Legal guardianship is when an adult has legal decision-making authority over a minor or another person. The courts will appoint a surrogate decision-maker to make personal and/or financial decisions for a minor or an adult with physical or mental disabilities. Once adjudication is complete, the subject of the guardianship is called a “ward.”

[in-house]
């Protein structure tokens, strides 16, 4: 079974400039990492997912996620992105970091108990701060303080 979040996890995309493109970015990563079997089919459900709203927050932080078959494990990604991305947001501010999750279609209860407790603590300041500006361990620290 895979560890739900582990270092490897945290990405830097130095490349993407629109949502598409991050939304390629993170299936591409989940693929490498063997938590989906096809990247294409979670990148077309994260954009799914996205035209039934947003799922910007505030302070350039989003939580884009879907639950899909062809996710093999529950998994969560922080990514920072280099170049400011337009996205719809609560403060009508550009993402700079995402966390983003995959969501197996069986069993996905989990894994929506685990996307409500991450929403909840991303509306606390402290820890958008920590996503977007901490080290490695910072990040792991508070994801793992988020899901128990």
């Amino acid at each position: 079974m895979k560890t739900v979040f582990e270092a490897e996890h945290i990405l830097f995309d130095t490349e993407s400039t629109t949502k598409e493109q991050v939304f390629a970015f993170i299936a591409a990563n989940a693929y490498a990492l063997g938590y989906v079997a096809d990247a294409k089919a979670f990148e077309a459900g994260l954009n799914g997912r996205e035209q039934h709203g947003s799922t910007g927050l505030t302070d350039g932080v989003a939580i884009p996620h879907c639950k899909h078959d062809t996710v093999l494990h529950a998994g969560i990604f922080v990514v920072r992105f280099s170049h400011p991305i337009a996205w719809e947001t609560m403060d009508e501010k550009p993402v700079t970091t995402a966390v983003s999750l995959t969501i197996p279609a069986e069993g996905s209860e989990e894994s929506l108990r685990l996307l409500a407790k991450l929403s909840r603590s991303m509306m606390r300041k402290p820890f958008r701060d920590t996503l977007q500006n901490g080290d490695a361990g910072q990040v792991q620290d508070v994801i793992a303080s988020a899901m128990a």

Under Florida law, the court must appoint a guardian for minors in circumstances where both parents die or become incapacitated. Guardianship is only warranted when no other less restrictive alternative, including durable power of attorney (POA), trust, health care proxy, or other form of directive can be found by the court as appropriate. Both voluntary and involuntary guardianships can be petitioned for appointment under Title XLIII Domestic Relations Chapter 744 Guardianship of the Florida Statutes.